To save the Occoquan Reservoir, Northern Virginia's main source of drinking water, nearly $80 million has been spent on an ultra-sophisticated, fail-safe sewage treatment plant. Now that investment is being questioned.
"Knowing what I know now," engineer Clifford W. Randall told the Fairfax County Board of Supervisors this week, "I would have gone to a lesser degree of treatment, and taken some money and put it in storm-water runoff control."
Randall was alluding to the findings of the Occoquan monitoring program that he has headed since its creation 4 1/2 years ago. According to those findings, most of the pollution in the reservoir is caused not by poorly treated sewage - the problem the new plant is supposed to start correcting when it opens next year - but by runoff from farmland and urbanized areas within the watershed. Few measures have been undertaken to control runoff, partly because of the focus on sewage cleanup.
Runoff, Randall told the Fairfax supervisors Monday night, accounts for 93 per cent of the phosphorus, 85 per cent of the nitrogen and 98 per cent of the sediment found in the reservoir.
Besides generally fouling the reservoir, these pollutants have been linked, directly and indirectly, to the high levels of chloroform - a suspected human carcinogen - found in the treated water that is drunk by 600,000 Northern Virginians.
Chloroform is created when chlorine, used to disinfect raw water, reacts with organic matter in the water.
Scientists also think - though they have not yet proved conclusively - that chloroform is created when chlorine reacts with decaying algae. The algae are created by organic matter primarily nitrogen that enters the reservoir.
While Randall said hindsight indicates less emphasis on sewage treatment and more on runoff control, that view is disputed by engineer and environmentalist Noman M. Cole Jr. As head of the State Water Control Board in the early 1970s, Cole was instrumental in securing the regional agreement for construction of an advanced sewage treatment plant on Bull Runn that is designed to purify most of the sewage entering the reservoir.
"I haven't heard anything that changes my mind," Coles said yesterday. "I can call on other scientists who will say just the opposite (of what Randall said)."
Cole said that nitrogen entering the reservoir from runoff does not trigger growth of algae blooms with the same explosive force as nitrogen from sewage effluent.
The new treatment plant, when it is fully operational in the fall of 1978, is expected to remove almost all sewage-borne nitrogen.
At their meeting Monday, some of the Fairfax supervisors were critical of Prince William County for what they claimed was an ineffective attempt to control urban runoff.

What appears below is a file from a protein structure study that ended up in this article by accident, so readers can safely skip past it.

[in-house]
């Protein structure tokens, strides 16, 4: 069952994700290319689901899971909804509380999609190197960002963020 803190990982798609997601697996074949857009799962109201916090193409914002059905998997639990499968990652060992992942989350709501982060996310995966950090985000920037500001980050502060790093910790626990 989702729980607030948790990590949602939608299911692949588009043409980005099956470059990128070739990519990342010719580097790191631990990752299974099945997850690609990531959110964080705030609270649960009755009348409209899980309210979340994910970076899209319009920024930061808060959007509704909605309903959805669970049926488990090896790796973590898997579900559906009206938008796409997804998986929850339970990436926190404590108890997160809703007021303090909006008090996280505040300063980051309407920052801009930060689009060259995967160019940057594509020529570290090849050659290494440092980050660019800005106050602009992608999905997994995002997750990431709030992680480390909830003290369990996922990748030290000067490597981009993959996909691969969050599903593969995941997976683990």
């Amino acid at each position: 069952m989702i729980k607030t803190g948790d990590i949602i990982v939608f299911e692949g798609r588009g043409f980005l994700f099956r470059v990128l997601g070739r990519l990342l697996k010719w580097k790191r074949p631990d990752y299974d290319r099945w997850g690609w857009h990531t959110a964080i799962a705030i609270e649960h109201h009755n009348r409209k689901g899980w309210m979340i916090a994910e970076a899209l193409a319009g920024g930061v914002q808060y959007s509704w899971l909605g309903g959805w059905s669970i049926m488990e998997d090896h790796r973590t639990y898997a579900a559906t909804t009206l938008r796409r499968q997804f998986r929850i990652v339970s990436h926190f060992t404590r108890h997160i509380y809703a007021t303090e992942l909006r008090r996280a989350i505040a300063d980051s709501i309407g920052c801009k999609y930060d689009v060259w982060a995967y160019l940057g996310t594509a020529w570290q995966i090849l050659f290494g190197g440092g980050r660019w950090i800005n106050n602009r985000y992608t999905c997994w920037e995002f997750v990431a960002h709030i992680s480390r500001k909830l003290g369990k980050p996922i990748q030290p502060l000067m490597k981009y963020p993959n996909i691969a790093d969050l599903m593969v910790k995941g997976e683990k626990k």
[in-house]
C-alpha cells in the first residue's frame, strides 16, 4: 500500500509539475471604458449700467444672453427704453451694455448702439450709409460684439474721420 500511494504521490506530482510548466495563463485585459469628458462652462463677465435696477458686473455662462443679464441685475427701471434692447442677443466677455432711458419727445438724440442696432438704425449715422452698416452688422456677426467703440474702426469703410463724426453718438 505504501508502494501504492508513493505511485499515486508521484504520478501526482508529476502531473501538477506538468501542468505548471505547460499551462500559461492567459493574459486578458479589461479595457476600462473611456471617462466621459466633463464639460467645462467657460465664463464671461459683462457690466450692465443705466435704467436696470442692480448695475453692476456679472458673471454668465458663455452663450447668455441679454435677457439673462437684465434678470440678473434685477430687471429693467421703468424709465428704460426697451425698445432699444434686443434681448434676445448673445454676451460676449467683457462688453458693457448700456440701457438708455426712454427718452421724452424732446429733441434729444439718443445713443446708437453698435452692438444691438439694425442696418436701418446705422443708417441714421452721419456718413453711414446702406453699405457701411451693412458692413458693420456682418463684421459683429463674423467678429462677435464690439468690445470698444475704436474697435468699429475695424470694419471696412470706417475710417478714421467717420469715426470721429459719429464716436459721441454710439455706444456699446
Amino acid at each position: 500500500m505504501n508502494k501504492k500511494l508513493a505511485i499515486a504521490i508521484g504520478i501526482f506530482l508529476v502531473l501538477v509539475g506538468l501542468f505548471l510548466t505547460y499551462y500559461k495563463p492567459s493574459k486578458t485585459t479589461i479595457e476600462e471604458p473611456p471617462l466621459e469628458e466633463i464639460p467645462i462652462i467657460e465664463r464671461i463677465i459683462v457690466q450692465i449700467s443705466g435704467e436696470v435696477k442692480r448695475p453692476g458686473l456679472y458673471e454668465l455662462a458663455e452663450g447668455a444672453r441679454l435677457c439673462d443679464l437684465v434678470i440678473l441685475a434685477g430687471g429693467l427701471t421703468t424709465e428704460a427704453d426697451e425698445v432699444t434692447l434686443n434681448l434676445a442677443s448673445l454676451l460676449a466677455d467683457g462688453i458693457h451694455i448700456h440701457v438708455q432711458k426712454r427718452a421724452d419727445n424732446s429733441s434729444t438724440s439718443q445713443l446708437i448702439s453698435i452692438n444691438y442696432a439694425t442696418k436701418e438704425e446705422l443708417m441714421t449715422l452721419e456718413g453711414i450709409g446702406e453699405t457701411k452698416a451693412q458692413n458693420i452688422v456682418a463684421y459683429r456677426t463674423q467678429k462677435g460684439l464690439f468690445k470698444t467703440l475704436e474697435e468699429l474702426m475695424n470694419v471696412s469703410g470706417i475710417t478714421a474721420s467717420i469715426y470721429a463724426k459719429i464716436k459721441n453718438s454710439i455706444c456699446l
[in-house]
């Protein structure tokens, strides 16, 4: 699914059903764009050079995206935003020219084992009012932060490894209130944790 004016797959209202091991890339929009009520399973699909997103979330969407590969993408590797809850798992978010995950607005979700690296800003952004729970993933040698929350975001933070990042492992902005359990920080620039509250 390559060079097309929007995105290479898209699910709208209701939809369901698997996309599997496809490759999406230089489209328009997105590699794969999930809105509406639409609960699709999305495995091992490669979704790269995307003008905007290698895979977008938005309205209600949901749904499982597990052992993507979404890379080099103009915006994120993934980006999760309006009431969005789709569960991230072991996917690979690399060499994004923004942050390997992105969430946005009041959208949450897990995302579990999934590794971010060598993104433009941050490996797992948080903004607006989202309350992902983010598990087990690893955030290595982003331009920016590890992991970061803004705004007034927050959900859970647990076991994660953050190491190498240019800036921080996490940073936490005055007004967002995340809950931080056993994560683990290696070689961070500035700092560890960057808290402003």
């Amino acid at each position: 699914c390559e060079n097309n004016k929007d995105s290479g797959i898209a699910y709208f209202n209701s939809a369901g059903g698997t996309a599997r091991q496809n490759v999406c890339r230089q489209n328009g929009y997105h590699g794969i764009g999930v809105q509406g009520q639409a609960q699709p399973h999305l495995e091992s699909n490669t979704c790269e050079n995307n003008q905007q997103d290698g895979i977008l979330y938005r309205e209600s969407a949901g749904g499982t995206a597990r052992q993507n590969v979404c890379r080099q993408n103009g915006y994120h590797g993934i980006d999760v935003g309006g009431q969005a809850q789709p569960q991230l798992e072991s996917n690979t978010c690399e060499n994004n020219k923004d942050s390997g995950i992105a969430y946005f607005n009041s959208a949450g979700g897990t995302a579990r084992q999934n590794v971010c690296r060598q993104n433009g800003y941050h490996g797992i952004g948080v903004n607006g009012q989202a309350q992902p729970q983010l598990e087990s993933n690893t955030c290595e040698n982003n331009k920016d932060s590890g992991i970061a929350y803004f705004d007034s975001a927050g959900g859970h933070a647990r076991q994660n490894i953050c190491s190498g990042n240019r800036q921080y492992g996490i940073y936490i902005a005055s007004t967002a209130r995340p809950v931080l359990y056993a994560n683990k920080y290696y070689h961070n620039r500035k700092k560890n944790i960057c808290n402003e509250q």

"We're trying to protect our own area near the reservoir by keeping development out, but Prince William has not done this," said Supervisor Joseph Alexander (D-Lee).
Again, after critics of the chloroform concentrations in the Occoquan made statements before the board about health hazards, Alexander said, "I strongly suggest you take your message to Prince William and Loudoun. It's they who need the coming of the messiah."
In Prince William, heavy development is taking place virtually up to the shoreline of the Occoquan. The Lake Ridge subdivision of 10-to-the acre town houses and quarter-acre detached houses already has 2,500 units, with about 6,500 more to be built.
Joseph Colgan, director of the Prince William office of comprehensive planning, says the count can't legally halt or modify Lake Ridge. Controls elsewhere - such as limiting density - will be difficult, he said, because of Virginia's legal tradition of emphasizing the rights of the property owner.
However, he said, the county attorney's office is trying to develop legally acceptable controls that would implement some of the recommendations made by Prince William task force on the runoff problem.
Adam L. Crist, a U.S. Department of Agriculture conservationist, said Fairfax's strip of parkland buffer on its side of the Occoquan is not going to protect the reservoir from most runoff on the Fairfax sides Pollutants, he said, can be carried 20 to 30 miles down streams and then deposited in the reservoir.
After hearing a number of witnesses on the chloroform problem at the Occoquan, the Fairfax supervisors passed a motion saying "urban runoff must be reduced substantially." But they took most of the teeth out of the resolution, offered by Supervisor Audrey Moore (D-Annandale), by deleting her language requiring that new policies to control runoff be enacted before the advanced treatment plant accepts sewage from more sewer hokup.
Mrs. Moore had put in the proviso because new hookups will mean more development, which, in turn, will create more urban runoff.